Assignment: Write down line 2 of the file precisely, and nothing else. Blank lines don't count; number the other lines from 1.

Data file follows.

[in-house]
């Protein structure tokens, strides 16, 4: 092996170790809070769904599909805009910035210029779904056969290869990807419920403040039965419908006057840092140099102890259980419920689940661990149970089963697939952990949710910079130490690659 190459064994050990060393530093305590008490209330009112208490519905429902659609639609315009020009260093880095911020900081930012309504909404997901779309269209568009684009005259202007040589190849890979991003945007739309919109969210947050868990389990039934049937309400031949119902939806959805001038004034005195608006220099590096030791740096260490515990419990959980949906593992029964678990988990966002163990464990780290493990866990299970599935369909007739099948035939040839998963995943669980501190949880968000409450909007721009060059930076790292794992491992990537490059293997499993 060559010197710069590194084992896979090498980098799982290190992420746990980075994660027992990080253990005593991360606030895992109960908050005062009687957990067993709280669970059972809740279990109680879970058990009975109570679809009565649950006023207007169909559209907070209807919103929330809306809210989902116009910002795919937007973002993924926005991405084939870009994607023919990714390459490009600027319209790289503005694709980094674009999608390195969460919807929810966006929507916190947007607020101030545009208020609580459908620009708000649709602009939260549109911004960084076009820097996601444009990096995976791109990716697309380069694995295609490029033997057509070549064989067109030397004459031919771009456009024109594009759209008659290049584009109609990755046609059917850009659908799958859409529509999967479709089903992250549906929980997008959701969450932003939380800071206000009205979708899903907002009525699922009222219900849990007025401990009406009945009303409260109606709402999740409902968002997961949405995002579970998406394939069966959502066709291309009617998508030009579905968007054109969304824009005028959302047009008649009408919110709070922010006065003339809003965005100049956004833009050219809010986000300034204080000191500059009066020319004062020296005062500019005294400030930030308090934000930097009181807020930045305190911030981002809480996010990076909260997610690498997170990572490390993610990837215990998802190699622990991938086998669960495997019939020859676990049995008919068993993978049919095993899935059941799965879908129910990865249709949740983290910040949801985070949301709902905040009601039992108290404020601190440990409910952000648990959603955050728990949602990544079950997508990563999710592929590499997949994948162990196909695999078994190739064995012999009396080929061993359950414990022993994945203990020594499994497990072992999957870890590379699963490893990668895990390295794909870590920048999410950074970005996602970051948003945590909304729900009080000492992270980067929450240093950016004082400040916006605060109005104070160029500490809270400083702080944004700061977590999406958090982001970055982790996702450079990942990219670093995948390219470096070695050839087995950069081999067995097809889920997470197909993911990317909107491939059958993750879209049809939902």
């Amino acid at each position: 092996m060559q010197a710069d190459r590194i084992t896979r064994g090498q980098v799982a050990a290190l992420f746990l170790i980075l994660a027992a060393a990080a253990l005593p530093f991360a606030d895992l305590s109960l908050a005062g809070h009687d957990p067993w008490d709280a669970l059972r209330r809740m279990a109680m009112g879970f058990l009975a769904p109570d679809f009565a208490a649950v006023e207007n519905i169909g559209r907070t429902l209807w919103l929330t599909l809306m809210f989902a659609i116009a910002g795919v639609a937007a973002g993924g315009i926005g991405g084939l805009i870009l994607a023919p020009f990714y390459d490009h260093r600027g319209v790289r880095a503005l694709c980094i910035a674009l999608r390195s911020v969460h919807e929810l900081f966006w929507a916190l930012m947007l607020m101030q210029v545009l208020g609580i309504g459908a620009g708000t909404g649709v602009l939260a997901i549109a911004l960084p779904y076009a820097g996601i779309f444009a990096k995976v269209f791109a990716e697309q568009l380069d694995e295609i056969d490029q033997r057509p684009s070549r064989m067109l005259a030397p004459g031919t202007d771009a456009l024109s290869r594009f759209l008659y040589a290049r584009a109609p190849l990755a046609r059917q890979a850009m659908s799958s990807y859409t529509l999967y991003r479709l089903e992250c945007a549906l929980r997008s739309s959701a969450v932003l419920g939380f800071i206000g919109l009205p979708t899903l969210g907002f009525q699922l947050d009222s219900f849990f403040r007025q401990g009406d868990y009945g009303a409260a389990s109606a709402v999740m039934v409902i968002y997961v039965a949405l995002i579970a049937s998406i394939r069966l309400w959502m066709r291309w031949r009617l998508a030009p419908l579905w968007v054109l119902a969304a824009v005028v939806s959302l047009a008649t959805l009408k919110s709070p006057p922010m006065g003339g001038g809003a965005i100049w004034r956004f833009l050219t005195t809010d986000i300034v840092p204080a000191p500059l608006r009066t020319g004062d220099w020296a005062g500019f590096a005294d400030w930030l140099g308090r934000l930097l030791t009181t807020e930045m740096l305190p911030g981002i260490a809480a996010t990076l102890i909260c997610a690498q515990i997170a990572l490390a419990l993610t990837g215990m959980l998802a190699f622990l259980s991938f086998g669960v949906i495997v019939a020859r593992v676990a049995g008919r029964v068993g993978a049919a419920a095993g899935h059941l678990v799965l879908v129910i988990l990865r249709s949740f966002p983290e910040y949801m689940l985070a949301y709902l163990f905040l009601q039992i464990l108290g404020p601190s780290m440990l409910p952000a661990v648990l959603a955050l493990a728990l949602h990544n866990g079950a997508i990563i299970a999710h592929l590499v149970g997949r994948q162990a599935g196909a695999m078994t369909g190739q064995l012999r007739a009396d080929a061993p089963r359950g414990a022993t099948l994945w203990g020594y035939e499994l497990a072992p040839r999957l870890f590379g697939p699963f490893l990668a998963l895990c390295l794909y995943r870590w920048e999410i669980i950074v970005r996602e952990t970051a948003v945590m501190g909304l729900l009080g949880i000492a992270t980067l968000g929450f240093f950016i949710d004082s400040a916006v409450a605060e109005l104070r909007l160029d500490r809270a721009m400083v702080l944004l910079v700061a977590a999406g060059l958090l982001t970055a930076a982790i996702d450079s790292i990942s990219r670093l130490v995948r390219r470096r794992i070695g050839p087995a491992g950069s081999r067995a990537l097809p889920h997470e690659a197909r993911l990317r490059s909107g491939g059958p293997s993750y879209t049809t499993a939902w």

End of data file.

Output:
């Protein structure tokens, strides 16, 4: 092996170790809070769904599909805009910035210029779904056969290869990807419920403040039965419908006057840092140099102890259980419920689940661990149970089963697939952990949710910079130490690659 190459064994050990060393530093305590008490209330009112208490519905429902659609639609315009020009260093880095911020900081930012309504909404997901779309269209568009684009005259202007040589190849890979991003945007739309919109969210947050868990389990039934049937309400031949119902939806959805001038004034005195608006220099590096030791740096260490515990419990959980949906593992029964678990988990966002163990464990780290493990866990299970599935369909007739099948035939040839998963995943669980501190949880968000409450909007721009060059930076790292794992491992990537490059293997499993 060559010197710069590194084992896979090498980098799982290190992420746990980075994660027992990080253990005593991360606030895992109960908050005062009687957990067993709280669970059972809740279990109680879970058990009975109570679809009565649950006023207007169909559209907070209807919103929330809306809210989902116009910002795919937007973002993924926005991405084939870009994607023919990714390459490009600027319209790289503005694709980094674009999608390195969460919807929810966006929507916190947007607020101030545009208020609580459908620009708000649709602009939260549109911004960084076009820097996601444009990096995976791109990716697309380069694995295609490029033997057509070549064989067109030397004459031919771009456009024109594009759209008659290049584009109609990755046609059917850009659908799958859409529509999967479709089903992250549906929980997008959701969450932003939380800071206000009205979708899903907002009525699922009222219900849990007025401990009406009945009303409260109606709402999740409902968002997961949405995002579970998406394939069966959502066709291309009617998508030009579905968007054109969304824009005028959302047009008649009408919110709070922010006065003339809003965005100049956004833009050219809010986000300034204080000191500059009066020319004062020296005062500019005294400030930030308090934000930097009181807020930045305190911030981002809480996010990076909260997610690498997170990572490390993610990837215990998802190699622990991938086998669960495997019939020859676990049995008919068993993978049919095993899935059941799965879908129910990865249709949740983290910040949801985070949301709902905040009601039992108290404020601190440990409910952000648990959603955050728990949602990544079950997508990563999710592929590499997949994948162990196909695999078994190739064995012999009396080929061993359950414990022993994945203990020594499994497990072992999957870890590379699963490893990668895990390295794909870590920048999410950074970005996602970051948003945590909304729900009080000492992270980067929450240093950016004082400040916006605060109005104070160029500490809270400083702080944004700061977590999406958090982001970055982790996702450079990942990219670093995948390219470096070695050839087995950069081999067995097809889920997470197909993911990317909107491939059958993750879209049809939902």